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Indian economy is not overheated

A vast majority of 74 per cent of the India’s top CEOs and CMDs feel that the growing Indian economy is not overheated and has the capacity to absorb eight to nine per cent growth for a long period, provided the supply side is managed well and domestic saving encouraged.

The ASSOCHAM Business Barometer (ABB) did a quick Survey of 280 CEOs and CMDs from different segments of the industry and financial market and posed them a straight question: Is the Indian economy overheated?

As many as 74 per cent of them said while inflation has remained an area of concern for the government and the policy-makers, it would be far- fetched to come to the conclusion of stating the economy was too much stretched.

However, as many as 69 per cent of the CEOs and CMDs polled by ABB survey said a continuous caution was required so that macro-economic stability was maintained to support pick up in investment and growth on a sustained basis.

The root of the inflationary problem lies in the hardening of primary commodity prices. According to official figures, the contribution of the primary articles with a weight of 22.03 per cent in the WPI basket was 28.8 per cent in the 34 weeks until November 18. Within the primary products, a major contribution to inflation was made by cereals; pulses; potatoes, milk, condiments and spices and minerals.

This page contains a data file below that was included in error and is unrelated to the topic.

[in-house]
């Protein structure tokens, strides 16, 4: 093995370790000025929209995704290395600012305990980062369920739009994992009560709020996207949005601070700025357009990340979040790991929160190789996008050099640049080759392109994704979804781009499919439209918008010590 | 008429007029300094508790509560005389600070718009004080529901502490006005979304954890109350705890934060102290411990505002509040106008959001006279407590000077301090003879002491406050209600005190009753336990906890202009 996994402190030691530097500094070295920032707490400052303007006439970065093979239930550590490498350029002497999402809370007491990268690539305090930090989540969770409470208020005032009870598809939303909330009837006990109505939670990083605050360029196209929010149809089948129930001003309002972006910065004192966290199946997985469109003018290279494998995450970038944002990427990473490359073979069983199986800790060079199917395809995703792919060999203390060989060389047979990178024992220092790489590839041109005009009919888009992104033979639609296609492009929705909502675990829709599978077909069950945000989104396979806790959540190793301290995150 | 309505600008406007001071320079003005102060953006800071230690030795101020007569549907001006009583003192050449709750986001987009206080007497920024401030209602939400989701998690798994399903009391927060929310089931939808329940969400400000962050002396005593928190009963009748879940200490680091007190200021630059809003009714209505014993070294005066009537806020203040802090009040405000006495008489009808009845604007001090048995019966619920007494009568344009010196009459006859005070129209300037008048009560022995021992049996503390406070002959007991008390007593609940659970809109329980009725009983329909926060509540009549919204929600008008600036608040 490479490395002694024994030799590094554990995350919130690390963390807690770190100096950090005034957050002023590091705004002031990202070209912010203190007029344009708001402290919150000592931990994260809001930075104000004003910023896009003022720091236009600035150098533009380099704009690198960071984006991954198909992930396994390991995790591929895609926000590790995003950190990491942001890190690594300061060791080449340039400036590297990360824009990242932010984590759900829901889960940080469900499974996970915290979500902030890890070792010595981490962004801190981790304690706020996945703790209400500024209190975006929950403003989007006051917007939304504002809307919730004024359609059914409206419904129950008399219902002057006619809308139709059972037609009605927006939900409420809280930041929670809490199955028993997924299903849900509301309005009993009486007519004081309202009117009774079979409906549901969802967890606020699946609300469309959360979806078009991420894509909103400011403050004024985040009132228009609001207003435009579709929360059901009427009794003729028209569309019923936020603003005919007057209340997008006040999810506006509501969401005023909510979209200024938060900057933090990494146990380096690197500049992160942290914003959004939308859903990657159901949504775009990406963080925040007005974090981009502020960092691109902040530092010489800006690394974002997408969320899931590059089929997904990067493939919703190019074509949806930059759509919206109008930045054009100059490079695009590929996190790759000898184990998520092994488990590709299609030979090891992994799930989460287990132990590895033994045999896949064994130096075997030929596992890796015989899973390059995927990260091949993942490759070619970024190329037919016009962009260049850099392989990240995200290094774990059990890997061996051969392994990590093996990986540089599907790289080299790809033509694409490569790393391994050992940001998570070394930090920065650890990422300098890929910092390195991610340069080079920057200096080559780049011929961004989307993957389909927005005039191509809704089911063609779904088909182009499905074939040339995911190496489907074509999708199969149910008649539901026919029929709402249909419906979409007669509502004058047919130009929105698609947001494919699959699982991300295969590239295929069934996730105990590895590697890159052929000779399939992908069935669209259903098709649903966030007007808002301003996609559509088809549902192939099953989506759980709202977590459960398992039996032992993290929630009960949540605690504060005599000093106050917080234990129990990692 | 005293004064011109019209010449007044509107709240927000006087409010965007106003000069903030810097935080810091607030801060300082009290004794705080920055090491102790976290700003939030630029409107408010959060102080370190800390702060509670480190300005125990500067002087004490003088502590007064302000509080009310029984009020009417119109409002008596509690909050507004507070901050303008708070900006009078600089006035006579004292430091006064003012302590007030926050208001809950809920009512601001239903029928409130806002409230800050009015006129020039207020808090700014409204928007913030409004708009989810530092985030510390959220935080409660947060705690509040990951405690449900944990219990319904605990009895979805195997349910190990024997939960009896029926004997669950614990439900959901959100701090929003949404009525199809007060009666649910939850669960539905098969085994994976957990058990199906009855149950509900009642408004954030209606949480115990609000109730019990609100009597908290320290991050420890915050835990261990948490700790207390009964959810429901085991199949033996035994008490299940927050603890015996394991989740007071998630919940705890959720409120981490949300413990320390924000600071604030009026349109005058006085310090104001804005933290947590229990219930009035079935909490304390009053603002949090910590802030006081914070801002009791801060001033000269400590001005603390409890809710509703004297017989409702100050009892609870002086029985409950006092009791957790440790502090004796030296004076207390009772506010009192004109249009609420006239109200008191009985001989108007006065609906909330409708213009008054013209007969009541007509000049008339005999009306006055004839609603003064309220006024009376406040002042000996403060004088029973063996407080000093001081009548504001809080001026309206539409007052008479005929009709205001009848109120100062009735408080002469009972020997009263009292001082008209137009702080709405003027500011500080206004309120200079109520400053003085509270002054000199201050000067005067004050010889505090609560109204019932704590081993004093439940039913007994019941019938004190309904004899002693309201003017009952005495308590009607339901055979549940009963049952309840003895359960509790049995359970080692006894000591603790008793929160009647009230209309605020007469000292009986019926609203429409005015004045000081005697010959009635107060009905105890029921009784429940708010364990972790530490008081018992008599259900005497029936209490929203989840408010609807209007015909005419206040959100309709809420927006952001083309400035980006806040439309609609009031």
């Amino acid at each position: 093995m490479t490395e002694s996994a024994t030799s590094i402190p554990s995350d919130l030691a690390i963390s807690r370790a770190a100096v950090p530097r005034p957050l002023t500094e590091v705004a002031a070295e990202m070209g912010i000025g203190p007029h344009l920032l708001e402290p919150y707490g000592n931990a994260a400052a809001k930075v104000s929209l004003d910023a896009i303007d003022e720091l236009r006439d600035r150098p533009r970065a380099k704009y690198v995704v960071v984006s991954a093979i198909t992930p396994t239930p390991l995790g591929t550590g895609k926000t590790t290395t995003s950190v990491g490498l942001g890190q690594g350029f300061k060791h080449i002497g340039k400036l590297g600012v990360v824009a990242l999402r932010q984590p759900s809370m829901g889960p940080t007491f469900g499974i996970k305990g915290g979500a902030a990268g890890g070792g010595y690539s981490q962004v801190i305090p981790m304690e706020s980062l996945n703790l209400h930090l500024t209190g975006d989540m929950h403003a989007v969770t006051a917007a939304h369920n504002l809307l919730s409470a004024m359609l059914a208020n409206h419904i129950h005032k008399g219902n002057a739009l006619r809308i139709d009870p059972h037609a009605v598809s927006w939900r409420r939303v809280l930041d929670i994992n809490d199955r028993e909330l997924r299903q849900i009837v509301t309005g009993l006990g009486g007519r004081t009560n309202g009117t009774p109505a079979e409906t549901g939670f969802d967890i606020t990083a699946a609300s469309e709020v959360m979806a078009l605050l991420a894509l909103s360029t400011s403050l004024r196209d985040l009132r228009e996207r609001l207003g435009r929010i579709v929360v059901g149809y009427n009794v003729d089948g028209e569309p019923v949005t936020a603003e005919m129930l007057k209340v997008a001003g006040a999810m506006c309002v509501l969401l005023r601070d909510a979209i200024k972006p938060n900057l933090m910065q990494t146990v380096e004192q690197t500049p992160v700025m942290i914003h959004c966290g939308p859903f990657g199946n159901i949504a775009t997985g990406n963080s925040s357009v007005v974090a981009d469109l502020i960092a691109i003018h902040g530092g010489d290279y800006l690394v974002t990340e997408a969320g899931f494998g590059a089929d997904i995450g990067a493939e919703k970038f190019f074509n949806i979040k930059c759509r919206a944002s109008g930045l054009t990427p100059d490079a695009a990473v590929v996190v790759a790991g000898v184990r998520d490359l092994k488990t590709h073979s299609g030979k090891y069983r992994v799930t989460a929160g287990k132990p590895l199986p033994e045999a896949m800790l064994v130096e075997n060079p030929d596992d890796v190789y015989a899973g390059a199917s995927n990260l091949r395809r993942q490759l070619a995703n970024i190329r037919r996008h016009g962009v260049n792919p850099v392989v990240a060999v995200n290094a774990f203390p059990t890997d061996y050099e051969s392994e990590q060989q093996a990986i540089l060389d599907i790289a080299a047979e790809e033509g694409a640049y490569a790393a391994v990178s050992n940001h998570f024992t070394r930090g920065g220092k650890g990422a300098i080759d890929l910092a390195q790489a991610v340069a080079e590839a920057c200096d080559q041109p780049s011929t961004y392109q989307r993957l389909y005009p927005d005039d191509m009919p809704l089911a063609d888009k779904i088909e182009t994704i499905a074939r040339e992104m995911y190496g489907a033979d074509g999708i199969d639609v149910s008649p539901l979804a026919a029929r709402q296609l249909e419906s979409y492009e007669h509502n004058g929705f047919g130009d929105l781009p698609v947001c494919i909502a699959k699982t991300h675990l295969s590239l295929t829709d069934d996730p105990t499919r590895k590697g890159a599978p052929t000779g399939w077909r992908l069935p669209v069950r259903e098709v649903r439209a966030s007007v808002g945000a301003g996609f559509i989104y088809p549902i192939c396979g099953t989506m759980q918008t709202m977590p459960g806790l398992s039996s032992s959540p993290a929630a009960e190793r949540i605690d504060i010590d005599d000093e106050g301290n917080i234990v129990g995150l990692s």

Over 88 per cent of the respondents of the Survey said while in the short-term, the supply of the primary products could be augmented by measures like reduction in customs duty, the answer lies in improving production of these essential commodities by giving a boost to agriculture.

While the overall growth in the first half of the current financial year has been 9.1 per cent, agriculture has remained subdued with average growth of 2.6 per cent in the last eight quarters.

Twenty-one per cent of the CEOs and CMDs included in the ABB survey did express fear of the economy getting overheated. They argued that besides the mounting problem of inflation , the mis-match between the investment and savings could lead to the problem of overheating.

They said it was critical that the country’s fiscal deficit is curbed so that the resources can be better utilized for augmenting production and supplies rather than the money going into non-productive and non-Plan expenditure.

An overwhelming response emerging from the ABB survey was that the Indian economy is not growing beyond its potential . As many as 79 per cent of the CEOs said it would be wrong to state that the eight to nine per cent growth could be straining the country’s labour force and capital stock.

While 24 per cent of the respondents said that the RBI measures to curb excess liquidity was a welcome move, the majority of them said the central bank should not do anything that can stunt growth.

Over 89 per cent of the respondents said they saw interest rates further going up and this would have an adverse impact on the industrial growth. The RBI should strike a balance between the growth and inflationary expectations, they said.

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